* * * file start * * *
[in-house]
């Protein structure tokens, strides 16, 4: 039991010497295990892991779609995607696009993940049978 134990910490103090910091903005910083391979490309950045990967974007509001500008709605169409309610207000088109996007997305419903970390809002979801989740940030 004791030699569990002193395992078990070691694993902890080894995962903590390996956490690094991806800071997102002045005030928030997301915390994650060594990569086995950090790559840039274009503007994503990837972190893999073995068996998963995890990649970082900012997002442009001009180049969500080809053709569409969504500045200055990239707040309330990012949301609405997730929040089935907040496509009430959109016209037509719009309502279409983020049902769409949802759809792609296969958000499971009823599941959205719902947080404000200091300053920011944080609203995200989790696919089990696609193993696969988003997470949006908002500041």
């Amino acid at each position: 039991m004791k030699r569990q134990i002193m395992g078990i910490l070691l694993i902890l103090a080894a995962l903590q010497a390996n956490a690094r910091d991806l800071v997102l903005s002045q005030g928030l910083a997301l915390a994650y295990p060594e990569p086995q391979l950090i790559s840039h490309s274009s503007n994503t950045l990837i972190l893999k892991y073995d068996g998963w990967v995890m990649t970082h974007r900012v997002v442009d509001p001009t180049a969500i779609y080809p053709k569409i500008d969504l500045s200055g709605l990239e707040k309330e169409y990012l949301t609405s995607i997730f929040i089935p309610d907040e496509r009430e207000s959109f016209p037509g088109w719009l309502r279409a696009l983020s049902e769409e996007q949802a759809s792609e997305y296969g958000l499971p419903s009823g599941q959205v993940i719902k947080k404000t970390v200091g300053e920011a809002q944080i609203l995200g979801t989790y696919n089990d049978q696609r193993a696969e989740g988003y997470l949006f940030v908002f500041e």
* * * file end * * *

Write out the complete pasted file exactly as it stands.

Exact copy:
[in-house]
């Protein structure tokens, strides 16, 4: 039991010497295990892991779609995607696009993940049978 134990910490103090910091903005910083391979490309950045990967974007509001500008709605169409309610207000088109996007997305419903970390809002979801989740940030 004791030699569990002193395992078990070691694993902890080894995962903590390996956490690094991806800071997102002045005030928030997301915390994650060594990569086995950090790559840039274009503007994503990837972190893999073995068996998963995890990649970082900012997002442009001009180049969500080809053709569409969504500045200055990239707040309330990012949301609405997730929040089935907040496509009430959109016209037509719009309502279409983020049902769409949802759809792609296969958000499971009823599941959205719902947080404000200091300053920011944080609203995200989790696919089990696609193993696969988003997470949006908002500041």
């Amino acid at each position: 039991m004791k030699r569990q134990i002193m395992g078990i910490l070691l694993i902890l103090a080894a995962l903590q010497a390996n956490a690094r910091d991806l800071v997102l903005s002045q005030g928030l910083a997301l915390a994650y295990p060594e990569p086995q391979l950090i790559s840039h490309s274009s503007n994503t950045l990837i972190l893999k892991y073995d068996g998963w990967v995890m990649t970082h974007r900012v997002v442009d509001p001009t180049a969500i779609y080809p053709k569409i500008d969504l500045s200055g709605l990239e707040k309330e169409y990012l949301t609405s995607i997730f929040i089935p309610d907040e496509r009430e207000s959109f016209p037509g088109w719009l309502r279409a696009l983020s049902e769409e996007q949802a759809s792609e997305y296969g958000l499971p419903s009823g599941q959205v993940i719902k947080k404000t970390v200091g300053e920011a809002q944080i609203l995200g979801t989790y696919n089990d049978q696609r193993a696969e989740g988003y997470l949006f940030v908002f500041e």